Reynolds said that was a misstatement. The damages should be decided by jurors, he said. He said the record companies had suffered significant impact on their industry and in their ability to provide music for people's enjoyment. "The need for deterrence here is great," he said.

He said Thomas-Rasset knew that the hard drive she turned over to the plaintiffs and her own expert for inspection had been replaced since the time of her alleged piracy. Yet she had claimed it was in her computer at the time of the alleged acts. The defendant testified that she simply had a memory lapse and got her dates wrong.

"What she did was wrong and she knew it," Reynolds said.

Under instructions of law read by U.S. District Judge Michael Davis, jurors had to determine if Thomas-Rasset downloaded the six record companies' sound recordings using the on-line media distribution system known as KaZaA on a peer-to-peer network and/or distributed them to the public without the plaintiffs' consent. The defendant denied illegally downloading the songs and also argued that the copyrights were invalid.

The record companies contended that the defendant's actions constituted infringement of their copyrights and exclusive rights. They further argued that the alleged illegal downloading had cost their industry billions of dollars and thousands of jobs.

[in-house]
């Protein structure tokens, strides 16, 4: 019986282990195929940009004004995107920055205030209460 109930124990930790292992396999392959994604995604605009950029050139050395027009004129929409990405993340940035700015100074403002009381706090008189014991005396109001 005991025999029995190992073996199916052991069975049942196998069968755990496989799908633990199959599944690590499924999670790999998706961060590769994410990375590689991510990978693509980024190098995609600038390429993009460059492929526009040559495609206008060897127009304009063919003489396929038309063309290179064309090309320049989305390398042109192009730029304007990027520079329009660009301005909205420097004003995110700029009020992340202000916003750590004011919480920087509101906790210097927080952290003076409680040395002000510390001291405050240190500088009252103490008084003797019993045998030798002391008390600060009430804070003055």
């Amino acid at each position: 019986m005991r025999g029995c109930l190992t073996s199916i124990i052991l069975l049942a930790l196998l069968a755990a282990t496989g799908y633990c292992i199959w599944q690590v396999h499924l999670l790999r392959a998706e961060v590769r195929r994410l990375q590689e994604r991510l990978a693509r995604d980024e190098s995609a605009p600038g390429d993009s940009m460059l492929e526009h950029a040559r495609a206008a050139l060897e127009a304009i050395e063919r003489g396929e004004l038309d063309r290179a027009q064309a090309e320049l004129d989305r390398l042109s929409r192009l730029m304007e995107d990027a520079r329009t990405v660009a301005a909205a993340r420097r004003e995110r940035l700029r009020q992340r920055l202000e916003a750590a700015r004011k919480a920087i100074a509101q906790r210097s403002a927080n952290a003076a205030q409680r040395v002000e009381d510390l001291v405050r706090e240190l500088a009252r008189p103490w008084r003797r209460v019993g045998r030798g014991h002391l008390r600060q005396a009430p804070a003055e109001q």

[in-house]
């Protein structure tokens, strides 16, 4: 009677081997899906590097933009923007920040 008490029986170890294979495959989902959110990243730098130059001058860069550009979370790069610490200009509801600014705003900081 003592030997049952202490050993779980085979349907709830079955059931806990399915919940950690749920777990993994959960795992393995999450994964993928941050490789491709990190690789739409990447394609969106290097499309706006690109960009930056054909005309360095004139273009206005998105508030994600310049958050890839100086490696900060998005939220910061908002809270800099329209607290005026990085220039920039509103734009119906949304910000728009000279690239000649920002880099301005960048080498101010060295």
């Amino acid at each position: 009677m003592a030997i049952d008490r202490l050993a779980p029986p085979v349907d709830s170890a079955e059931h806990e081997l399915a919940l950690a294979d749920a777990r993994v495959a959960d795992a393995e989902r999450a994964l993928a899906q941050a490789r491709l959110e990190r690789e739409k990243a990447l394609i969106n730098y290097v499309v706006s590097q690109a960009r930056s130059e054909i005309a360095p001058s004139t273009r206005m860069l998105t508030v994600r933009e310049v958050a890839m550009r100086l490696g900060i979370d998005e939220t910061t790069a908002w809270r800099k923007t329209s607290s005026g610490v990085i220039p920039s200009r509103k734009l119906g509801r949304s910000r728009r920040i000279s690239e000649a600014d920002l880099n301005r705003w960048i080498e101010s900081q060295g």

The plaintiffs didn't need to prove that the defendant intended to infringe.

Under the Copyright Act, each plaintiff is entitled to at least $750, but not more than $30,000 for each sound recording downloaded or distributed without license. But if jurors found that Thomas-Rasset knew her actions constituted copyright infringement or acted with reckless disregard of those rights, each plaintiff is entitled to up to $150,000 for each sound recording downloaded or distributed without license.

The verdict form contains 22 pages, but only five questions. Jurors had to answer on each of 24 songs whether the plaintiffs owned the copyrights.


Then they had 24 questions asking if the defendant committed infringement. The third question asked that if infringement was found was it committed willfully on each of the 24 songs? The fourth question asked if the infringement was committed how much damages should be awarded for non-willful infringement for each of the 24 songs. Question No. 5 asked that if the infringement was willful how much money should be awarded for each of the 24 songs.

A Duluth jury in 2007 found Thomas-Rasset liable for $222,000 in damages for willfully committing copyright infringement, but last September Davis granted the defendant a retrial, ruling that his instructions to jurors tainted the trial. Davis had instructed jurors in the first trial that the act of making copyrighted recordings available for distribution violated the copyright owners' exclusive right of distribution, regardless of whether actual distribution was shown.

In granting the new trial, Davis wrote in 44-page decision that he was wrong, that a 1993 ruling from the 8th Circuit Court of Appeals convinced him that liability requires actual dissemination. He said he was in error and the jury instruction "substantially prejudiced" Thomas-Rasset's rights.

The court's instruction of law in this trial did not address whether actual dissemination had to be shown.

The Recording Industry Association of America has filed more than 30,000 lawsuits against individuals they say have illegally distributed copyrighted music files.

The record companies involved in the suit are Capitol Records, Sony BMG Music Entertainment, Arista Records, Interscope Records, Warner Bros. Records and UMG Recordings.